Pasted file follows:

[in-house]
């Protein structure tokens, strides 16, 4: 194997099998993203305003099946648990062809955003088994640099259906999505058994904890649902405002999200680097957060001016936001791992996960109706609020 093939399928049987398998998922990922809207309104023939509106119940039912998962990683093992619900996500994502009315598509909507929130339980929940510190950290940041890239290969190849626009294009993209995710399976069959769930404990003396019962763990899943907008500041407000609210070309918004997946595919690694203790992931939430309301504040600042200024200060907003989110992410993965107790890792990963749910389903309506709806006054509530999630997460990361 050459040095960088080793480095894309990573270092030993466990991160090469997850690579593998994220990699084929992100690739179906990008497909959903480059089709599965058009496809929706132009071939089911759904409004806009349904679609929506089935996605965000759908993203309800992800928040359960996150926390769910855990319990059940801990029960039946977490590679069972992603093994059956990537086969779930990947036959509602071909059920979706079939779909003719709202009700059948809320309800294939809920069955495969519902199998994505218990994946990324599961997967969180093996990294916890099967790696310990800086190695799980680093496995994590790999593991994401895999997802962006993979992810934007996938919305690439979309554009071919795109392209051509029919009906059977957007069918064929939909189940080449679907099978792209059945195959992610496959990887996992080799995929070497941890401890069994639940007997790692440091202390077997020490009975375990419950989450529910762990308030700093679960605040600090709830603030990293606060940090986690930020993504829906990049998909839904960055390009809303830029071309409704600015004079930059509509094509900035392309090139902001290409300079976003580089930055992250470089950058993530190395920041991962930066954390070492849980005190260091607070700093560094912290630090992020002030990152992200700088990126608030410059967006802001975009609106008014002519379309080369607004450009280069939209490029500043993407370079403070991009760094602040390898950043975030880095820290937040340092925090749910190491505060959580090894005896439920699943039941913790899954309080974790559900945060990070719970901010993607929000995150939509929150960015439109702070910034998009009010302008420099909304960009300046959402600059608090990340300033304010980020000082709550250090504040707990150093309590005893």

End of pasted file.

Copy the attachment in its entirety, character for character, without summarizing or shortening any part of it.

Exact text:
[in-house]
């Protein structure tokens, strides 16, 4: 194997099998993203305003099946648990062809955003088994640099259906999505058994904890649902405002999200680097957060001016936001791992996960109706609020 093939399928049987398998998922990922809207309104023939509106119940039912998962990683093992619900996500994502009315598509909507929130339980929940510190950290940041890239290969190849626009294009993209995710399976069959769930404990003396019962763990899943907008500041407000609210070309918004997946595919690694203790992931939430309301504040600042200024200060907003989110992410993965107790890792990963749910389903309506709806006054509530999630997460990361 050459040095960088080793480095894309990573270092030993466990991160090469997850690579593998994220990699084929992100690739179906990008497909959903480059089709599965058009496809929706132009071939089911759904409004806009349904679609929506089935996605965000759908993203309800992800928040359960996150926390769910855990319990059940801990029960039946977490590679069972992603093994059956990537086969779930990947036959509602071909059920979706079939779909003719709202009700059948809320309800294939809920069955495969519902199998994505218990994946990324599961997967969180093996990294916890099967790696310990800086190695799980680093496995994590790999593991994401895999997802962006993979992810934007996938919305690439979309554009071919795109392209051509029919009906059977957007069918064929939909189940080449679907099978792209059945195959992610496959990887996992080799995929070497941890401890069994639940007997790692440091202390077997020490009975375990419950989450529910762990308030700093679960605040600090709830603030990293606060940090986690930020993504829906990049998909839904960055390009809303830029071309409704600015004079930059509509094509900035392309090139902001290409300079976003580089930055992250470089950058993530190395920041991962930066954390070492849980005190260091607070700093560094912290630090992020002030990152992200700088990126608030410059967006802001975009609106008014002519379309080369607004450009280069939209490029500043993407370079403070991009760094602040390898950043975030880095820290937040340092925090749910190491505060959580090894005896439920699943039941913790899954309080974790559900945060990070719970901010993607929000995150939509929150960015439109702070910034998009009010302008420099909304960009300046959402600059608090990340300033304010980020000082709550250090504040707990150093309590005893």